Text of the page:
At least two other Bourchier monuments lie nearby. Immediately to the east are the effigies of a knight and lady carved from a single slab, together with fragments of a tomb chest. The knight’s armour and the v-shaped folds of the lady’s robes suggest the effigies date from before 1320. They may those of the first lord’s parents, John de Bourchier (d. 1329) and Helen of Colchester, or indeed his grandparents, Sir Robert de Burser (d. 1301) and Emma. The tomb-chest fragments feature mourners and pendant shields within quatrefoils, and do not belong to the effigies, for the original tomb-chest was significantly longer than the effigy slab. The shields probably served to identify the mourners as well as the deceased. The surviving arms are Bourchier and Munchensy, the latter a reference to Helen of Colchester, daughter of Joan de Munchensy of Stansted Hall. The third Bourchier monument, lying to the north of the altar of St Andrew, is the brass of Barthlomew, Lord Bourchier (d. 1409) and his two wives, Margaret Sutton (left) and Idonea Lovey (right), made by the London ‘B’ workshop. Bartholomew was the son of the second lord Bourchier, and the last senior Bourchier to be buried at Halstead.
In 1631 the antiquarian John Weever recorded that a chapel stood on the south side of the Halstead ‘Quire’ called ‘Bowser’s Chapell’ housing a number of Bourchier monuments, including that of the first lord. It is not clear whether Weever meant the present chapel or the south side of the Halstead chancel; whatever their original position all of the present monuments have been moved and modified. Most of the displacement took place during the eighteenth century, a period which saw widespread remodelling of the east end of churches, great and small, and the displacement of medieval monuments. The first lord’s tomb was all but destroyed by 1806 when the Rev. D. T. Powell sketched fragments of his effigy. Powell also recorded that the twin effigy slab in the south-east corner of the chapel had been inverted, lowered into the chancel floor, and used as pavement. The canopy above the effigies of the second lord and his wife shows extensive signs of reconstruction, and has lost the foliate cusping of the cornice and the micro-vault beneath its arch. Bartholomew Bourchier’s brass was originally installed on a panelled heraldic tomb-chest, also lost.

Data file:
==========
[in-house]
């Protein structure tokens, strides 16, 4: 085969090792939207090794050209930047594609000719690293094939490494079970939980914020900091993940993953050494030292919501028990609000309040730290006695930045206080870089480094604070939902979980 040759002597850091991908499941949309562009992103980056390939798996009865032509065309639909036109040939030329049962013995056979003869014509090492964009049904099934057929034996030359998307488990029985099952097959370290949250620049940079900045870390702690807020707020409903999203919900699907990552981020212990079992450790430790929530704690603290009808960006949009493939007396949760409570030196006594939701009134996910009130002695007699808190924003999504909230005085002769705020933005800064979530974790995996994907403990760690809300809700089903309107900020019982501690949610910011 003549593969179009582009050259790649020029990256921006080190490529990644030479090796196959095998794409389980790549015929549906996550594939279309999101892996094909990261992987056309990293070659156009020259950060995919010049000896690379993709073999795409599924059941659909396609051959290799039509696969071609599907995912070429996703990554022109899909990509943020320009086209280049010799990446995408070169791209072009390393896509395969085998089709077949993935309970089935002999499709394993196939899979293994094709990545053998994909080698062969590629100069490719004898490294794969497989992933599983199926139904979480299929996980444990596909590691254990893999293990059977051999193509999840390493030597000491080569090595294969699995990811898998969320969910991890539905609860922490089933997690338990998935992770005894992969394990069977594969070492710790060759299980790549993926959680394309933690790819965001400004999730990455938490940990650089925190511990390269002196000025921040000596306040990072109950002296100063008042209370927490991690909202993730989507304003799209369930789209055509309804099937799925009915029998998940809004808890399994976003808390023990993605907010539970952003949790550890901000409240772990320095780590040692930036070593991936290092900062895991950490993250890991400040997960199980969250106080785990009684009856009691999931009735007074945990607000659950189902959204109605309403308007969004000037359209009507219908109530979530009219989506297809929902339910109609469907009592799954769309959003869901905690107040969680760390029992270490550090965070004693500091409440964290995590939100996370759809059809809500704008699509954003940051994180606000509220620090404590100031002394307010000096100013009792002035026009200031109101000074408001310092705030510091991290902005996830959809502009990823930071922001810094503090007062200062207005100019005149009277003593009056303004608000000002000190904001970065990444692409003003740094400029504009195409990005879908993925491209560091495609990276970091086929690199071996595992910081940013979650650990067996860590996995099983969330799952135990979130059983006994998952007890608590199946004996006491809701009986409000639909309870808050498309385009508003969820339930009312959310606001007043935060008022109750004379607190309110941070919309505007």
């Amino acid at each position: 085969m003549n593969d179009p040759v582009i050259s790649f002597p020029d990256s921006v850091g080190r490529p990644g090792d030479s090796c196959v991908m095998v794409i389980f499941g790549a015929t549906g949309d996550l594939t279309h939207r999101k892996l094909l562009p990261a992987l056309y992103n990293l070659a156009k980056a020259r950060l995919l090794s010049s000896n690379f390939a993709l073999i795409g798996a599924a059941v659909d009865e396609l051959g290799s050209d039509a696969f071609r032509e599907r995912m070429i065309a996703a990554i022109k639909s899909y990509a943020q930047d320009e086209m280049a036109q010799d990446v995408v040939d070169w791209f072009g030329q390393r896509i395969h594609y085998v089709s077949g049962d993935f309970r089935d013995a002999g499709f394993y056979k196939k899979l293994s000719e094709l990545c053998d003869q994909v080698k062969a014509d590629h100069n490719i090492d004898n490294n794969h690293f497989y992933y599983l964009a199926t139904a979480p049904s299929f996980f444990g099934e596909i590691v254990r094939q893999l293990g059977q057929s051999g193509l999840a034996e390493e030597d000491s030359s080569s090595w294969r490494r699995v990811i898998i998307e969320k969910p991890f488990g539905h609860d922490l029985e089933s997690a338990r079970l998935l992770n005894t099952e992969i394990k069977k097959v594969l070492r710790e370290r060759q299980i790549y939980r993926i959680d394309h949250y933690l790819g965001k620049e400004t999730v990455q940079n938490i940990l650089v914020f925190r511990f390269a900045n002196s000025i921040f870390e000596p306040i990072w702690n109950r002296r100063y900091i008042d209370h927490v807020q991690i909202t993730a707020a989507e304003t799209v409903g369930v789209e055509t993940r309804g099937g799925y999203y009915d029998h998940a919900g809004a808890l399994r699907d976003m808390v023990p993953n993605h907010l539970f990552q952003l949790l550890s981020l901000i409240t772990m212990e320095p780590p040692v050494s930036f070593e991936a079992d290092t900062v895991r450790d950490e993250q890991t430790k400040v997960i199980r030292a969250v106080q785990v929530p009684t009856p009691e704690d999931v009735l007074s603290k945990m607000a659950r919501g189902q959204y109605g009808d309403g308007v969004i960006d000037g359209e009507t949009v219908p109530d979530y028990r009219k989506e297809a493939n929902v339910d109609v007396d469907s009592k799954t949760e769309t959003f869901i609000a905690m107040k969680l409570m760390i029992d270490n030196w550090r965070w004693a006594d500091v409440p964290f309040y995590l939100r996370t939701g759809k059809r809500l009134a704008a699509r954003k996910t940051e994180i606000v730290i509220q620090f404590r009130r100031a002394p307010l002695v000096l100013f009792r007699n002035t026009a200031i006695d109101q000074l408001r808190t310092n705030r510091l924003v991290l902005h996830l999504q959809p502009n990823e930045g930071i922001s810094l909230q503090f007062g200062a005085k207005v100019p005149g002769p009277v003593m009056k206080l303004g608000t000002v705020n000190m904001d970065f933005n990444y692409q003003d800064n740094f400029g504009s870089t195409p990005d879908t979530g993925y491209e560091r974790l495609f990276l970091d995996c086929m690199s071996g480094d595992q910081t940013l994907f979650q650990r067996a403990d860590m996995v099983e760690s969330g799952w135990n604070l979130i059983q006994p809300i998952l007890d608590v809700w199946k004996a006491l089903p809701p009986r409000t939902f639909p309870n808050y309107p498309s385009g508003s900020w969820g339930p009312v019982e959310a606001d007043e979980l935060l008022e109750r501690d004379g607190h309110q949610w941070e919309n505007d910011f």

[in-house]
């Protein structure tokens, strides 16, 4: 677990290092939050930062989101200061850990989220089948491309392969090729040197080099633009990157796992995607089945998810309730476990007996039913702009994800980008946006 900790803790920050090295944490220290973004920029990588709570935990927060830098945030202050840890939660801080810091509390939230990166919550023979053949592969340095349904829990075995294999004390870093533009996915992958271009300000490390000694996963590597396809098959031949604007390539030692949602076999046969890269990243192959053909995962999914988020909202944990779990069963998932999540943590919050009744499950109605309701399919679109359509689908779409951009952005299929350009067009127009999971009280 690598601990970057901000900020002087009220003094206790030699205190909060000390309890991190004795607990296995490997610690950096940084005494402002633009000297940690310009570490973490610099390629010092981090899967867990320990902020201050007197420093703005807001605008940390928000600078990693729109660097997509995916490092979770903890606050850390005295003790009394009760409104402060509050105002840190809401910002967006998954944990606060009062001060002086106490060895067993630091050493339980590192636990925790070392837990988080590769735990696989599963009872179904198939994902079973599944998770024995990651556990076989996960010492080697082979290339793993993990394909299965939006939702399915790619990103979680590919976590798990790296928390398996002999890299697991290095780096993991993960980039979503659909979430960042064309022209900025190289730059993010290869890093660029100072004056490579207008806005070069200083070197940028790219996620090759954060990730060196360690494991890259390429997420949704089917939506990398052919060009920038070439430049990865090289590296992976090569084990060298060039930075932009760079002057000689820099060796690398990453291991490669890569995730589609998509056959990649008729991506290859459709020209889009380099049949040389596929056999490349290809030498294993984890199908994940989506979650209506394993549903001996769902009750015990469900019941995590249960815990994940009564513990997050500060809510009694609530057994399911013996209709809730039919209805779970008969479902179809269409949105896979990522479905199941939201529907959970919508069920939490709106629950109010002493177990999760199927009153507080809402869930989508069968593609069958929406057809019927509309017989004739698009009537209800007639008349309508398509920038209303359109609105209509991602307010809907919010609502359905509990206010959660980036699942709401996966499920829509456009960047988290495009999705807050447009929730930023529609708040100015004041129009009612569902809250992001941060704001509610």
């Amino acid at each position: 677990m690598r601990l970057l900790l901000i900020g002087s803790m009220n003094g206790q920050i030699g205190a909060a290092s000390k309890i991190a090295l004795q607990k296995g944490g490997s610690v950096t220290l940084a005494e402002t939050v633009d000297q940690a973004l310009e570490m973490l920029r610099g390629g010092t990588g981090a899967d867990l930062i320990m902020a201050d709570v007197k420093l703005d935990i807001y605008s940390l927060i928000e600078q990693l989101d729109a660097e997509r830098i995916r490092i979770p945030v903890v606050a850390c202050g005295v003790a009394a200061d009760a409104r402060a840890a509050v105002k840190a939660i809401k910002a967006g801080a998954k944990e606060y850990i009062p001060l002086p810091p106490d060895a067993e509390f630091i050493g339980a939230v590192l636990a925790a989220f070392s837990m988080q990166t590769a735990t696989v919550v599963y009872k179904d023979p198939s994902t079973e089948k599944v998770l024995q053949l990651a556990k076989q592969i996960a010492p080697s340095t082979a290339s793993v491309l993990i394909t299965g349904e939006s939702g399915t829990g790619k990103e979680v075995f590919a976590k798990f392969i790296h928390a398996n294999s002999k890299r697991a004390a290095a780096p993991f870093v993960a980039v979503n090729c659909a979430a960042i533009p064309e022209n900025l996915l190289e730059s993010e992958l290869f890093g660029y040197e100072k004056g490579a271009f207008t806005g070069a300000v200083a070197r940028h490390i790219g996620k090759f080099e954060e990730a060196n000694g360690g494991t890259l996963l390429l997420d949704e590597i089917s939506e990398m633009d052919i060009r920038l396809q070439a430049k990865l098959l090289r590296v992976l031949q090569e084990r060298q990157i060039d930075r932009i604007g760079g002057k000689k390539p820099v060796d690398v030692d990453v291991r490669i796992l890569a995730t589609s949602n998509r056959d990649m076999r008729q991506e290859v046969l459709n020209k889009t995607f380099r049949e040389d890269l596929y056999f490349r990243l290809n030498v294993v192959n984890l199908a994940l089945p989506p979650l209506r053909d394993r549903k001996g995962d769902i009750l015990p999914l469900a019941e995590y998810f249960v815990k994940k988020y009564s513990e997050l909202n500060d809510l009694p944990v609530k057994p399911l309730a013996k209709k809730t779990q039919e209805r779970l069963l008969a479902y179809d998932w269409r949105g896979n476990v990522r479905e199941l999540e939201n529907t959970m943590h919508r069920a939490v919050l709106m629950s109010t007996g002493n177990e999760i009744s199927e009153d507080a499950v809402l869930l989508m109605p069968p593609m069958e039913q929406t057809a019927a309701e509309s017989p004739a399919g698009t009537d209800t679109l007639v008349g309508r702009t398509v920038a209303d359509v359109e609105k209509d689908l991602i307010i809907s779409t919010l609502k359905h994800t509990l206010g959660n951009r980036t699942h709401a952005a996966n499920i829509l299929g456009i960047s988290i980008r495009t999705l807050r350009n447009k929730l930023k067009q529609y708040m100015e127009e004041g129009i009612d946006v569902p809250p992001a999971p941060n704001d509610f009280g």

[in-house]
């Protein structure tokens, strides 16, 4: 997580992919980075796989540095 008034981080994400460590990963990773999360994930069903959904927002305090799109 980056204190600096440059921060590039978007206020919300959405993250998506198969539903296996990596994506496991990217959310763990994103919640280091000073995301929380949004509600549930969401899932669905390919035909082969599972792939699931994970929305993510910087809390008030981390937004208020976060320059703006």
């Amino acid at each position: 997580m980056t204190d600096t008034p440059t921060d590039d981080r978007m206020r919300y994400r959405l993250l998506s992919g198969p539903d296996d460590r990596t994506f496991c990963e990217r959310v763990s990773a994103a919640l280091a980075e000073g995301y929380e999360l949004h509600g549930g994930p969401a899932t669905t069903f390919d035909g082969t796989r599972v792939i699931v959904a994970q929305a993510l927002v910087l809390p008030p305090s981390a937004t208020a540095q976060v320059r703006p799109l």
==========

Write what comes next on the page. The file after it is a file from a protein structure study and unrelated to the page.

The Halstead medieval monuments belong to a broader group of Bourchier tombs housed in a number of English churches, including those of Eleanor, Lady Bourchier (d. 1397) at Little Easton; Henry Bourchier, earl of Essex (d. 1483) at Little Easton, originally at Beeleigh Abbey, near Maldon; Elizabeth, Lady Robessart (d.1433) at Westminster Abbey, and Thomas Bourchier, archbishop of Canterbury (d.1486), in Canterbury Cathedral. Their number and geographical diversity is testimony to the aggrandisement of this Essex gentry family. There are also exemplars for a common theme in the understanding of medieval church monuments: what we see today is often far from what was intended.